There’s no reason at all an ostomy should limit your clothing or jeopardise style. Mix and match and use it as a reason to be adventurous and play around with different styles and options so you look and feel great! Stomas can be sharp, sleek and sassy too!Laura Zappulla, of Stomalicious
I’m by no means a ‘fashionista’, and my fashion motto has always been COMFORT over EVERYTHING! If I am comfortable in what I am wearing, that helps me feel cool, calm, cute and confident! I’m sure I am way more conscious of my bag than anyone else around me is. My husband often tells me how beautiful I look (both with clothes or just donning my birthday suit and bag!), and that helps with my confidence too :) For me though, comfort is definitely the key!Laura Zappulla, of Stomalicious
I hope that this guide has at least given you some ideas on what you can wear when you’ve got an ostomy. From interacting with the women who participated in this series, it seems that nearly all of them were able to wear their pre-surgery wardrobe without having to throw anything away!
There are some things you can do to help you feel more secure, or to help support your pouch better, but that’s mostly a matter of preference.
- A list of ostomy clothing manufacturers can be found HERE.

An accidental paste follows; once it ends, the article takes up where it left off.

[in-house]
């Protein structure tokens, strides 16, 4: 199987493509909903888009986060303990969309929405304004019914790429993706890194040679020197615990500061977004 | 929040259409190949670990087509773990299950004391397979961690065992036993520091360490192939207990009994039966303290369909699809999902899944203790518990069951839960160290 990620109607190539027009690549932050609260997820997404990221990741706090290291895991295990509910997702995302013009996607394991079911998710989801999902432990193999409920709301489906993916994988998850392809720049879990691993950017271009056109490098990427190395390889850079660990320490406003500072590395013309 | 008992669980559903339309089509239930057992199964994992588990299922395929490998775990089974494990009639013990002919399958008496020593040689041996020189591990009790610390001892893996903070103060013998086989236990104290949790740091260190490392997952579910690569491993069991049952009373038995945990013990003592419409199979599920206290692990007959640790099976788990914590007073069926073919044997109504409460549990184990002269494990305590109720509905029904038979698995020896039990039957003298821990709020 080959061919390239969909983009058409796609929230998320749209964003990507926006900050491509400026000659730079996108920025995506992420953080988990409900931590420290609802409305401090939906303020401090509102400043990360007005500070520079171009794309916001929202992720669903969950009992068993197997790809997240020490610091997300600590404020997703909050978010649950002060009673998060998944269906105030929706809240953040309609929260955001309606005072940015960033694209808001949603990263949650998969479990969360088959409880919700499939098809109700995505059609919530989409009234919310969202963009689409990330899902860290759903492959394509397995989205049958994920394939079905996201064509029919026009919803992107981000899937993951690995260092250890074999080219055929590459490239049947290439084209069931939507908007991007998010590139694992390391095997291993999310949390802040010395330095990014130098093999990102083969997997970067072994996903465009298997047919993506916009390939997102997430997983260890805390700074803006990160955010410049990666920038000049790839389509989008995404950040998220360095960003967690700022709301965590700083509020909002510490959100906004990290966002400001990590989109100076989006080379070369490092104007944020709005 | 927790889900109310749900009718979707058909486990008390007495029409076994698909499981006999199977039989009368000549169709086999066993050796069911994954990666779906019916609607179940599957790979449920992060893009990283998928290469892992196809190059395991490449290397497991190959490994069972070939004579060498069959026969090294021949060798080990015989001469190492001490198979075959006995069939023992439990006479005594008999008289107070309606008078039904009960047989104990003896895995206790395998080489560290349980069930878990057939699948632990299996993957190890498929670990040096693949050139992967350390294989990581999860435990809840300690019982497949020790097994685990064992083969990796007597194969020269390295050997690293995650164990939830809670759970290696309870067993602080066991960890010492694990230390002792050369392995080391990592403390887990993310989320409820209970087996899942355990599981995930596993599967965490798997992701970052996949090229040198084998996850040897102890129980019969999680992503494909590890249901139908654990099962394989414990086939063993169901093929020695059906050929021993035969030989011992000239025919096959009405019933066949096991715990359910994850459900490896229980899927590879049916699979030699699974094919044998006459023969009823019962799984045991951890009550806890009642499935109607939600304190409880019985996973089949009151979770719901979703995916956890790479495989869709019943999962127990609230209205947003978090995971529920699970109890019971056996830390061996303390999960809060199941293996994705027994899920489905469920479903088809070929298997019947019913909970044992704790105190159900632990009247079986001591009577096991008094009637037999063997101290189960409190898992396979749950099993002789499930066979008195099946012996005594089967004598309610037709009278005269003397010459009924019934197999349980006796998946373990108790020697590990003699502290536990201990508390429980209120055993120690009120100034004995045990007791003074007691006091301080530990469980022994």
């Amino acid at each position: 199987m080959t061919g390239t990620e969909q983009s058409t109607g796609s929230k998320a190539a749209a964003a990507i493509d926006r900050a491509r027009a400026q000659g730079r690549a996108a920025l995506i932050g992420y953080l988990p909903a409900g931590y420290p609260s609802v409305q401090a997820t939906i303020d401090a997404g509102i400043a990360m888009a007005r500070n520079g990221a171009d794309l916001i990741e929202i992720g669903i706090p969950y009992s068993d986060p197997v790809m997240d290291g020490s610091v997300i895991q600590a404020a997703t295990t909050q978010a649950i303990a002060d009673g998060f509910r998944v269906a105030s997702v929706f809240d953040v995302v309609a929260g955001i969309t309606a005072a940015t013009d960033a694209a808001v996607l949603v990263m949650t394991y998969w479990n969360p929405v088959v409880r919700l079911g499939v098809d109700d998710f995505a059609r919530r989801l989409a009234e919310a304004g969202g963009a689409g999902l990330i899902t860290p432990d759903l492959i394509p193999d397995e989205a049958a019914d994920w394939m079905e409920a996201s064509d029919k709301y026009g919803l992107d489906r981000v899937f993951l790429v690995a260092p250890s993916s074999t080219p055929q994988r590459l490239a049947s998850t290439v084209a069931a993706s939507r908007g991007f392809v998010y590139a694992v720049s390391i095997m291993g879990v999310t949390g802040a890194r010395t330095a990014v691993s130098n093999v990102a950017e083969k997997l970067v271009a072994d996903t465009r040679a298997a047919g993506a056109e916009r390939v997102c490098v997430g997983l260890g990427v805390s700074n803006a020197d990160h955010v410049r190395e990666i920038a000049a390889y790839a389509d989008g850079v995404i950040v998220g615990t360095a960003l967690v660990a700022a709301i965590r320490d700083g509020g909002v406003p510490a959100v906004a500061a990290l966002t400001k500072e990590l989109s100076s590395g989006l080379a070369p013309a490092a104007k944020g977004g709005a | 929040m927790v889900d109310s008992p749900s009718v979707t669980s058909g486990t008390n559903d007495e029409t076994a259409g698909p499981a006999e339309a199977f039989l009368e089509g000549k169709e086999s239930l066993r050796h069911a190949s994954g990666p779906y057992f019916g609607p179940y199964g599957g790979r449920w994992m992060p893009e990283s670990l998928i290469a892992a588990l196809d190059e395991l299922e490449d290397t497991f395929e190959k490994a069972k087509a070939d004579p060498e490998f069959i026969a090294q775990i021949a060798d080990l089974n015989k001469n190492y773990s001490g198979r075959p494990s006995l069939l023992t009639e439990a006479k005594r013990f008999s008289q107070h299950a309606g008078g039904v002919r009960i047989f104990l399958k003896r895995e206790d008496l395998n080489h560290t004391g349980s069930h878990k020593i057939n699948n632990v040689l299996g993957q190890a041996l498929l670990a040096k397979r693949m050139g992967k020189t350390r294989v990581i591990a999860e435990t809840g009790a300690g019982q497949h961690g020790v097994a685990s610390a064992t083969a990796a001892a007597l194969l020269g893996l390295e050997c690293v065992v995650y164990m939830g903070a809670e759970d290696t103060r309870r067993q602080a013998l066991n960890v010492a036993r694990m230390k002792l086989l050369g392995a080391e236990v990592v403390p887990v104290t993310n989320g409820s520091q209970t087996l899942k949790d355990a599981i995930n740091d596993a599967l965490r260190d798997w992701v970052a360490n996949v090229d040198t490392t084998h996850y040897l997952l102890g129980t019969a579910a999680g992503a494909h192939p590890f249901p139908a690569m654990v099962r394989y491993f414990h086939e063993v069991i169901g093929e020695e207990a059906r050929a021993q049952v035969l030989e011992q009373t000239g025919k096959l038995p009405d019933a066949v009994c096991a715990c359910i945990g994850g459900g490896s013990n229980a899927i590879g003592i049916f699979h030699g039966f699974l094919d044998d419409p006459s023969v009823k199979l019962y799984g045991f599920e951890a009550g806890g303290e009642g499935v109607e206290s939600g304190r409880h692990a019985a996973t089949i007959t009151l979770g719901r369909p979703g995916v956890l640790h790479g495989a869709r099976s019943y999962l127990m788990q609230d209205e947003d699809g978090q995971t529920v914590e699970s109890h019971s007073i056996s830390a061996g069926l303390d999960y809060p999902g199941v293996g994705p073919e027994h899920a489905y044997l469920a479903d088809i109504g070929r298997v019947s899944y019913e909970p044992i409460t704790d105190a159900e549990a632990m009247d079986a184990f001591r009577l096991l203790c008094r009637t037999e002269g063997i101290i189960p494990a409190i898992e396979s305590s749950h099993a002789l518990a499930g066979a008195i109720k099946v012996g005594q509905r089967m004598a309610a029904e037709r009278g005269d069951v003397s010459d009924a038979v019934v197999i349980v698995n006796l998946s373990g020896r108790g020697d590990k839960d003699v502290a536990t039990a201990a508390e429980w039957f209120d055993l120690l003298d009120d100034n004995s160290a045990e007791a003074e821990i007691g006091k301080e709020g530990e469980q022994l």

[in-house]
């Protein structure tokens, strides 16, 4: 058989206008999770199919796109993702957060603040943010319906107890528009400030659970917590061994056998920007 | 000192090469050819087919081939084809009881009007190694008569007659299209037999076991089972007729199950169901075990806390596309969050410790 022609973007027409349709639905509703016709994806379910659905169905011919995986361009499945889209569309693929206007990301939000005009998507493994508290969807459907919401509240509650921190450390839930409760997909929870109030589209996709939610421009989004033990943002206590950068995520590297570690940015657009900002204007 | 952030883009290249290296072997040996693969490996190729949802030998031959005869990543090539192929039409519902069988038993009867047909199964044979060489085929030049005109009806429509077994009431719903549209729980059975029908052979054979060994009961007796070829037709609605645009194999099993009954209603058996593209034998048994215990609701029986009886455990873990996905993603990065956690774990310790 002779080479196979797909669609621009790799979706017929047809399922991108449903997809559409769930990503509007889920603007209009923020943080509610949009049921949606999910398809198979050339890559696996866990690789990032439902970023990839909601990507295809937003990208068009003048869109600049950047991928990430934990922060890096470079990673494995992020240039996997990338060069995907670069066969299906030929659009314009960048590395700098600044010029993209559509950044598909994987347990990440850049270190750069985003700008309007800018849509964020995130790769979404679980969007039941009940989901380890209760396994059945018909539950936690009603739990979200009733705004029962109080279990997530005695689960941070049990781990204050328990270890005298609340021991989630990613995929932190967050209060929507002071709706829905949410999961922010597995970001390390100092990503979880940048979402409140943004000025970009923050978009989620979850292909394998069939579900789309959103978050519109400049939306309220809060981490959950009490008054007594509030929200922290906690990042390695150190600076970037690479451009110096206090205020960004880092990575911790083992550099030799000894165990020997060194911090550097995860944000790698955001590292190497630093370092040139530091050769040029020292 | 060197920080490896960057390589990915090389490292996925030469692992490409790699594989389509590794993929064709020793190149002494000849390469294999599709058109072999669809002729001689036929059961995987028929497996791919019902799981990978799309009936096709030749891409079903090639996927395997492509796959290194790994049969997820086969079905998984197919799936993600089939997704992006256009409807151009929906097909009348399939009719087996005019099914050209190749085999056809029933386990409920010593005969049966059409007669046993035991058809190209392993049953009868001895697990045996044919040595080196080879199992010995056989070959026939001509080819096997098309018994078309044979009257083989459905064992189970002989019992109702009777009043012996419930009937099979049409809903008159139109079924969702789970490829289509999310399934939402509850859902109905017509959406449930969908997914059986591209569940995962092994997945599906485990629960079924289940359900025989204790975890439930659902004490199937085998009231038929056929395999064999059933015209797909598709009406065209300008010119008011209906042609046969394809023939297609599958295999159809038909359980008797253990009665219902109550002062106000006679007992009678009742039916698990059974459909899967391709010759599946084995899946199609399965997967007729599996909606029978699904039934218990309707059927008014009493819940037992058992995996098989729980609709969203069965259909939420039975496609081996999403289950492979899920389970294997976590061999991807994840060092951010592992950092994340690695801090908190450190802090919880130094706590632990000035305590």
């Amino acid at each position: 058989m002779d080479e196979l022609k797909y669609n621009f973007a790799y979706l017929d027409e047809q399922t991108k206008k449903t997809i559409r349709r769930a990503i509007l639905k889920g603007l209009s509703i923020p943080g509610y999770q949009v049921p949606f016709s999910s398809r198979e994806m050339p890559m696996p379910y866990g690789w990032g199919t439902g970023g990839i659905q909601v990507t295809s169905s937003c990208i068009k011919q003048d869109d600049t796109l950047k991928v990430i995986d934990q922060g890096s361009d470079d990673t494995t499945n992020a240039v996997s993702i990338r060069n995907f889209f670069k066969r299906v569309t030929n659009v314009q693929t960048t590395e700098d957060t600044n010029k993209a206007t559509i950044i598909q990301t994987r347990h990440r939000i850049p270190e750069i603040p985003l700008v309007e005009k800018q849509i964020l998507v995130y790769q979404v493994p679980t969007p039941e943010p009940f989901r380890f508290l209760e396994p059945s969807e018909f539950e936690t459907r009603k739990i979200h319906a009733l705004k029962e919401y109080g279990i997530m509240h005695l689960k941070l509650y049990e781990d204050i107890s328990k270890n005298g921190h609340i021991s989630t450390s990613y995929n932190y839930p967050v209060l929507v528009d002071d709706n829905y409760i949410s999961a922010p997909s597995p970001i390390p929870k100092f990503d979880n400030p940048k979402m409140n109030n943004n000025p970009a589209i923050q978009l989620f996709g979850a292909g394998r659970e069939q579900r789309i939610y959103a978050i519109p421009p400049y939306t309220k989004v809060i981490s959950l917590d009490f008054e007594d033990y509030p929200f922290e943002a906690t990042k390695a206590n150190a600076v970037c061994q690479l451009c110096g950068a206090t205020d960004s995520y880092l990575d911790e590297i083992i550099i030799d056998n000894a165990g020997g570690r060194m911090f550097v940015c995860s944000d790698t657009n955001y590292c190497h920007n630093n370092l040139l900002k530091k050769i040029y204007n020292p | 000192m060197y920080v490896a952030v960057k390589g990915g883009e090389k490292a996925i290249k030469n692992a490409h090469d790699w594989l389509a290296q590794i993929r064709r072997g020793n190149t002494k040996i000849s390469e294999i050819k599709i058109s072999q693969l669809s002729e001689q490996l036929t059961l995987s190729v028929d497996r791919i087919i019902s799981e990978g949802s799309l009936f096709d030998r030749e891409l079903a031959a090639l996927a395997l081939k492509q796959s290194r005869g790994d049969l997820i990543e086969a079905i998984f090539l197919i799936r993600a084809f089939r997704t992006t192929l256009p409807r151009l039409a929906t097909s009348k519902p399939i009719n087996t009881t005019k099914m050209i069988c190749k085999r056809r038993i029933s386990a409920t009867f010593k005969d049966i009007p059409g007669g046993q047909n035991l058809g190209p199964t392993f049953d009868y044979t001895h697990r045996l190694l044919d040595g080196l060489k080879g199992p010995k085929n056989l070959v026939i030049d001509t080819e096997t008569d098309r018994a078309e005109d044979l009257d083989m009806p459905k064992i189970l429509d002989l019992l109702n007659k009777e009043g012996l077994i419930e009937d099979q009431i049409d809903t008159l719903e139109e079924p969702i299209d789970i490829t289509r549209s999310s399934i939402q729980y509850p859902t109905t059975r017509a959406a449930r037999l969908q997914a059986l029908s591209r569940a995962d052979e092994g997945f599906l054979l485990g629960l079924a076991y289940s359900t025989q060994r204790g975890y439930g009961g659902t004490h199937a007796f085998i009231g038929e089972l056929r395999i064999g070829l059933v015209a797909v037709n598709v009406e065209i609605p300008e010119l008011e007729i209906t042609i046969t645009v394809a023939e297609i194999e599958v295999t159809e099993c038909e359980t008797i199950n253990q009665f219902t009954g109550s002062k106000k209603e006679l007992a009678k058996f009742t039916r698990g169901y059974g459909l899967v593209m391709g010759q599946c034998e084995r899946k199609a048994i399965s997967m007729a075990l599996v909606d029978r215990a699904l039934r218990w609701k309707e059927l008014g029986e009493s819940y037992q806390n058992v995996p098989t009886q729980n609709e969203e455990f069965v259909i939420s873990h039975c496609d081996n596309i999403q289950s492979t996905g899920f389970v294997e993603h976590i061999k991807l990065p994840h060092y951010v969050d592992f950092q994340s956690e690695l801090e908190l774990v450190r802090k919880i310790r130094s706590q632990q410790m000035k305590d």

- For various ostomy accessory reviews on products that work for both men and women, check out THIS page.
Special Thanks / Credits
There are so many amazing women to thank, not only for their photos, but their feedback, patience and support.
Provided photos and tips
“Laura is new to the blogging world starting her blog Stoma-licious in May 2015. After having ileostomy surgery for Crohn’s disease in 2013, she has since travelled the world with ostomy in tow. She started her blog Stoma-licious to raise awareness of IBD and ostomies in her home country of Australia, and share her stories of travelling with an ostomy, showing there is life after surgery and much, much more”!
Amy has helped with photos and has given some great tips! If you’d like to get in touch with her, she can be reached at firstname.lastname@example.org
Bethany was one of the first ladies to send in photos for this guide. I’m grateful for all the helpful images she supplies.
Neonerinn (Erin Laura)
Erin has provided some great photos and is open to giving advice about living with an ostomy.
Beth Belle Aire
Beth Belle Aire has provided quite a few very useful photos and she invites women to check out her pinup page on Facebook.
Katrina is a new ileostomate who sent in some great photos for this guide!
Tracy J Ross
Tracy provided some great photos of her modified trousers, and I’m glad that she’s been able to adapt well to her ostomy
Photographer for several of Karin Miller’s photos.
Mike has been the photographer in several of the photos provided by Karin Miller of NewbieOstomy.com
Thanks for the tips, Breia!
Thanks for the tips, Allison!
She’s been a great help and I thank her for sending in photos for this guide.
Amanda sent some great photos! Thank you!
Sue has been a great help provided photos with detailed info.
Colleen offered up several tips for the maternity section.